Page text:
Hi. couple of things.
1.wondering if anyone out there would know how to make a purple wood stain.
2. Is it true you can mix a water based stain with water based paint to achieve the colour. Or the same with oil based. If so what what would be the best initial stain to use.
This is the colour im trying to achieve
Solved! See most helpful response
@Jojo69 thank you for your reply. I find anything to do with wood interesting and hadn't seen this type of wood craft prior to your comment. I'm even more interested as when I complete the project I'm working on at present I plan on lining a wall with old timber fence palings, which I've been collecting for some time now and was interested in possible introducing touches of colour here and there. I'm guessing the longer the dye is left on the wood prior to wiping it off the darker the colour? Using the Rit Fabric Dyes would give me a great choice of colours. Where do you purchase your dyes from? I have some old Rit Dyes from years ago when I did a bit of tie dying. Think I may have purchased them at a chemist. I guess I could get them from spotlight if I looked.
Thanks again for your reply and the lovely picture.
Cheers this Old Gal
You can use pigment-based tint with water-based or oil-based wood stains. You can purchase from Bunnings tint directly from the machine instead of an actual colour combination. Next time you are in a store which has the traditional manual dispenser ask the team member if they can show you the base tints. You'll find a variety of vibrant colours which you can use.
This works the same for the colour range as you can request the tint for that colour instead of a can of paint in that colour. You need to also be aware that there are different bases on the shelf which are required to go with the specific tints to get that exact colour. When you don't use those bases and use a stain base instead the colour will differ.
Unlike dyes, the pigment-based tint will tend to sit on the surface of the timber and not be absorbed as much. This may or may not be to your advantage depending on the application.
Thank you @MitchellMc much appreciated. I have gone into Bunnings *(which I am lucky to live only a km from) and purchased 10lt tins of paint and then purchased smaller buckets so I can paint several rooms different colours. So go jars of enough colour to do each room, without having to purchase 3 different drums of the same paint and have it tinted.
Ta This Old Gal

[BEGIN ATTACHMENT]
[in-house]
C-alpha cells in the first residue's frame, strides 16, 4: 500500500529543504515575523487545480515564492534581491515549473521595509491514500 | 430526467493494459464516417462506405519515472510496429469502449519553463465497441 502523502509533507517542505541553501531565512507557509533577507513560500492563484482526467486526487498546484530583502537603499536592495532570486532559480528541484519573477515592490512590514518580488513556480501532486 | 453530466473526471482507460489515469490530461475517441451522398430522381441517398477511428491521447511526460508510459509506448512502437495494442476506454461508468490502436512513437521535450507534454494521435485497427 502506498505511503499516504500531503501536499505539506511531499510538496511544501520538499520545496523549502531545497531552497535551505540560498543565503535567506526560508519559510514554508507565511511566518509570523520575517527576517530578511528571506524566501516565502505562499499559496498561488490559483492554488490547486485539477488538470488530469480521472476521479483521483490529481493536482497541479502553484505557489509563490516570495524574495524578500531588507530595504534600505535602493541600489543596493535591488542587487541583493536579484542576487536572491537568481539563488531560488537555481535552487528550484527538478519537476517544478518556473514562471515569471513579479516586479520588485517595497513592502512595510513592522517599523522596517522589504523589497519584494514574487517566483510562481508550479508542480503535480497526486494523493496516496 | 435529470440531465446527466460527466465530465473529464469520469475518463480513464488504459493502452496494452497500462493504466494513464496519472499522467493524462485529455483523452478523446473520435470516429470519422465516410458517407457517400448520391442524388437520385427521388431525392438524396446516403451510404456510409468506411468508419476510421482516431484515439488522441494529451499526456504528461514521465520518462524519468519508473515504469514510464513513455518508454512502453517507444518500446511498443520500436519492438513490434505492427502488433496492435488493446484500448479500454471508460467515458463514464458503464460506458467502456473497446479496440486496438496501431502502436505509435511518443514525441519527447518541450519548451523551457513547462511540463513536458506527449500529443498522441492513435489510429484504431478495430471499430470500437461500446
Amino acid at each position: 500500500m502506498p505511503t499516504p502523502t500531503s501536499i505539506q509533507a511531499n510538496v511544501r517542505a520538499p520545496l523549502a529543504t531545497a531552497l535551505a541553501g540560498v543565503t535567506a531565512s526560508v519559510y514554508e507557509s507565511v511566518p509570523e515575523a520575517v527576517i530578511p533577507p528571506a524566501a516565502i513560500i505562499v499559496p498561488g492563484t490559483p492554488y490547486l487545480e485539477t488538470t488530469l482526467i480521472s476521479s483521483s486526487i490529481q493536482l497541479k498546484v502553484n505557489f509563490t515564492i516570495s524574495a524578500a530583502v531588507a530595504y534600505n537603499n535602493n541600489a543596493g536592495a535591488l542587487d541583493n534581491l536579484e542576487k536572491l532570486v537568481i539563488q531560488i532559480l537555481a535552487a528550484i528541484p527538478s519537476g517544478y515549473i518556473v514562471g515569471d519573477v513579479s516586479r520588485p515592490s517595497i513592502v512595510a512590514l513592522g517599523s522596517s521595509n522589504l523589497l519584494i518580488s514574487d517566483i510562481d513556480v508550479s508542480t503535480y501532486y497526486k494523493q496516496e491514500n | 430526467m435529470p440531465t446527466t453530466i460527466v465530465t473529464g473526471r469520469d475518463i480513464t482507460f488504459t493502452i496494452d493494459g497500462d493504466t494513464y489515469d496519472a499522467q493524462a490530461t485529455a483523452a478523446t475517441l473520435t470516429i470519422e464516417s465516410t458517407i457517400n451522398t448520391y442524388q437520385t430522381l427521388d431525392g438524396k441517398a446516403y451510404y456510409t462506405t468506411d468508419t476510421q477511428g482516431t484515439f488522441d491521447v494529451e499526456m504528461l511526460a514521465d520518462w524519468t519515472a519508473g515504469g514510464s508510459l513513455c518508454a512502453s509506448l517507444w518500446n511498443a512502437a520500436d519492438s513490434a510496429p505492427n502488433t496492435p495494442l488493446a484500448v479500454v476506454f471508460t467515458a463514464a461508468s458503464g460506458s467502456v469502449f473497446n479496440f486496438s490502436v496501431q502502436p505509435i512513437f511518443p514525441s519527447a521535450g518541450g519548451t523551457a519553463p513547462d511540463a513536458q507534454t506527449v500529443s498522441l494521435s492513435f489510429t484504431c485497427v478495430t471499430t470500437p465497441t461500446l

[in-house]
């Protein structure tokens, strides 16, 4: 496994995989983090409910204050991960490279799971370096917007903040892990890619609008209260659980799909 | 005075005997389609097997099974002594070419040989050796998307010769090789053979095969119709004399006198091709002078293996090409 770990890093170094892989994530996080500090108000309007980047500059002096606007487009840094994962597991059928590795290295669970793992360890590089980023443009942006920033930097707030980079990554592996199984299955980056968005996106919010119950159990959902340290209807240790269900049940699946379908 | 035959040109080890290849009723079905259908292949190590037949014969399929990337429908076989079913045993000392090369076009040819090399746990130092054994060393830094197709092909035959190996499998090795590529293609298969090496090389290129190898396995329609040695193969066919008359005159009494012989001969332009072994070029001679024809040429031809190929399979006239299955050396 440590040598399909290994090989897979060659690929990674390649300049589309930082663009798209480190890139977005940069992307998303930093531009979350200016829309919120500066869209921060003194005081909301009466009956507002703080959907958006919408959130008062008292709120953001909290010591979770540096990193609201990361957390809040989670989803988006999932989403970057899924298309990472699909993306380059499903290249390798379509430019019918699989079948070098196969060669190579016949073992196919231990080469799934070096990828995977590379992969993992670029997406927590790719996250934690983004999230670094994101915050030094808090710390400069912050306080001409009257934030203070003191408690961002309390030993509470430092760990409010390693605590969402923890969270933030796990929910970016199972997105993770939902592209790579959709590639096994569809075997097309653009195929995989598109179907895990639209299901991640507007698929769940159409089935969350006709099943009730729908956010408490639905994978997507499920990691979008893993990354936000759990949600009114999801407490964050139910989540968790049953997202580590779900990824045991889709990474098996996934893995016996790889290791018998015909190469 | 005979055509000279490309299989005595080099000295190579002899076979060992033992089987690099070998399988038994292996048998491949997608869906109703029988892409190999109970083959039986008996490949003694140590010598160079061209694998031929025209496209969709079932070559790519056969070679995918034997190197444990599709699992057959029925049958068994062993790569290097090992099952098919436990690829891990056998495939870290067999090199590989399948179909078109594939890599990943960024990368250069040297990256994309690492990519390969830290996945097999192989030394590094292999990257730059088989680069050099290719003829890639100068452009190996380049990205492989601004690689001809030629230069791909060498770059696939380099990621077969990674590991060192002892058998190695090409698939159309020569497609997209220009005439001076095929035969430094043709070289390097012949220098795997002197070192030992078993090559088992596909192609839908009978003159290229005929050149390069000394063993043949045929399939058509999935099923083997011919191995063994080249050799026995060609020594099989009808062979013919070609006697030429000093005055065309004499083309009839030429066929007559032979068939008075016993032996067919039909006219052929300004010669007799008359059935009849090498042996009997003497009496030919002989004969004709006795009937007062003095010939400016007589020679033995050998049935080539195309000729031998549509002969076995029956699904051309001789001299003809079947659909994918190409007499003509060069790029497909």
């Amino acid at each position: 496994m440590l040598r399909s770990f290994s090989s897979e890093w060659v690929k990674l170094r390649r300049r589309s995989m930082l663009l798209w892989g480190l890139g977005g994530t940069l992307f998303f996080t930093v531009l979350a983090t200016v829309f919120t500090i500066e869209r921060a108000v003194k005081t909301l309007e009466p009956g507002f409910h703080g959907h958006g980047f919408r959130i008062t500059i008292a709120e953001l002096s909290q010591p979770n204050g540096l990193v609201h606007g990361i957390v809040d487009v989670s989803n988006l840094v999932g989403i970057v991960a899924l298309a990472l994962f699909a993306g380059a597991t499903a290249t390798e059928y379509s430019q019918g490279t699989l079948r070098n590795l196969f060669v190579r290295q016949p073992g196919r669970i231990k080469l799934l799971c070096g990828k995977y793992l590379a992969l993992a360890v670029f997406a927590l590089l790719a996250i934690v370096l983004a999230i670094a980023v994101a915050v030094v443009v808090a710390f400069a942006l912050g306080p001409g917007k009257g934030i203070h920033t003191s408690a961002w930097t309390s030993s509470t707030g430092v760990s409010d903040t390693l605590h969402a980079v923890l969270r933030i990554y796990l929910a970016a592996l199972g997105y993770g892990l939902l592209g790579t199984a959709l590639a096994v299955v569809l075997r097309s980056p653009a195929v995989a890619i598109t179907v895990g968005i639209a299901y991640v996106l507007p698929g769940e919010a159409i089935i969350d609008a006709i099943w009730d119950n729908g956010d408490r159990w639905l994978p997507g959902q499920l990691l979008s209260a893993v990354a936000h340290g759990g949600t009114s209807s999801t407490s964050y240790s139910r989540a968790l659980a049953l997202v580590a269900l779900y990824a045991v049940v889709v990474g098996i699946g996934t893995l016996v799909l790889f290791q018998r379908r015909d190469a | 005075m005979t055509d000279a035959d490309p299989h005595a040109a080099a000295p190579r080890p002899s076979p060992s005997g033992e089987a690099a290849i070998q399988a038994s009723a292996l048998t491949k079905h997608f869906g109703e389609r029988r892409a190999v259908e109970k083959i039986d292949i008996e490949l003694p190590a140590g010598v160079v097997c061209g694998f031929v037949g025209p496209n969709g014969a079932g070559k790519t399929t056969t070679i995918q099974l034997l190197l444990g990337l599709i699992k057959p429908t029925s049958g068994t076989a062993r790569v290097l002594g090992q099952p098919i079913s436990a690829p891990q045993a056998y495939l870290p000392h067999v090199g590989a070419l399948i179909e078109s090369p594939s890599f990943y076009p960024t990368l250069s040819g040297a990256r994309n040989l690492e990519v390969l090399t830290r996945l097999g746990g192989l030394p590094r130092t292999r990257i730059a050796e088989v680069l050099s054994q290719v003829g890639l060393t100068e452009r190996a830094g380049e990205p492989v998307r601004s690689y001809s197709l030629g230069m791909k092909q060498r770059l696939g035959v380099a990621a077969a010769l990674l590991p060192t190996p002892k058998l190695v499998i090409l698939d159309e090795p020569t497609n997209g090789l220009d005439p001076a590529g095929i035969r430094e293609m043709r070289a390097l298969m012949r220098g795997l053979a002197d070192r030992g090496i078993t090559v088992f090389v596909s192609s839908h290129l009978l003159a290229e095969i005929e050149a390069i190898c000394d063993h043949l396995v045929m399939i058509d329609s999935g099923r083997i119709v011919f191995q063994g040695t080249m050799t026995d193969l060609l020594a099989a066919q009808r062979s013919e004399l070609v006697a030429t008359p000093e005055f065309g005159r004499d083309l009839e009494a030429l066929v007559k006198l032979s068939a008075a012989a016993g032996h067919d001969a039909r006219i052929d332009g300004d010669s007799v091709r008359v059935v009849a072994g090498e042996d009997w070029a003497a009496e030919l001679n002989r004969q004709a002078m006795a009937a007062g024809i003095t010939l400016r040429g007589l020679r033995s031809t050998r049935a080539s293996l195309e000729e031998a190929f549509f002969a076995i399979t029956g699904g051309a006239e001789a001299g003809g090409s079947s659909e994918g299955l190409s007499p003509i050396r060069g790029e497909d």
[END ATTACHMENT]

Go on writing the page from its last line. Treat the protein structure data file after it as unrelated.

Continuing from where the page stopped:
Rustoleam (Spelling?) has some tints at Bunnies the green interests me.
Feast Watson has stains also most notably Japan Black, they can be mixed in or put down then cleared over.
Cabbots has some premixed colours and some tinting options, Valdic Pine will stay with me for a while, not for the right reasons.
Johnstons also have a range of tints but the whole range is special order only, Berger is the Australian maker and they proudly claim to have thought of Mission Brown, that puts me off a lot...
Steel wool and vinegar will give you an aging solution which can then be cleared over.
Burning has already been covered.
Spalting is more a wood turning thing.
I am sure I have missed some of the colour technics that can be used.
Hi @Old-gal24 you can get it at spotlight, linecraft or even Big W. I do put a clear varnish to hold the colour in so it does not fade.
Just a hint, start with 1/4 tea spoon in 1/2 cup of boiling water. First time i tried it i put in a couple of tablespoons, everything turned out black.
Good luck with it all.
I have also used some stains, i would stay away from your darker blacks or charcoal, i LOVE walnut and hardwax oils with the shou sugi ban which have worked out fantastically as well.
Thank you @Jojo69 much appreciated. It will be a few months before I get to my paling job but I have this info now so that should make things so much easier.
This old gal
I am lookign for this effect and this looks great. Do you dilute the fabric dye or use it straight?
Welcome to the Bunnings Workshop community. It's wonderful to have you join us, and thank you for sharing your question about the fabric dye.
Let me tag @Old-gal24 and @Jojo69 to make them aware of your question. I believe diluting the Rit Dye will give you a much lighter colour versus using it straight. It would be interesting to know what technique they used. If you look at the earlier posts, I'm sure you'll find the stained tables amazing. Are you planning on staining furniture or something else? Any photo updates you can provide would be much appreciated.
If you have any other questions we can help with, please let us know.
I stained an old bookcase and wanted it to be blue. Process was a bit of a saga. After sanding, I stained with Denim Rit Dye which ended up being more black than blue. I used it undiluted and then washed off with sponge after I had applied. It was difficult to tell what would be the colour when I applied the dye even thouhg I had tried a test piece of wood. I resanded and tried adding a Evening Blue colour but the dark blue had penetrated the wood too deeply. I finished with Danish oil. Here is the result - darker than I had originally wanted but I like it. My advice is you do need to try out colour on same wood.
Thank you so much for posting those updated pictures of your bookcase. It is a very unique colour finish and it does have a dark shade to it. How many coats of Danish oil did you apply to the bookcase? Will you be repeating the process on other timber furniture? Any other information you can share would be highly appreciated.
Again, thank you so much for sharing your bookcase revamp project.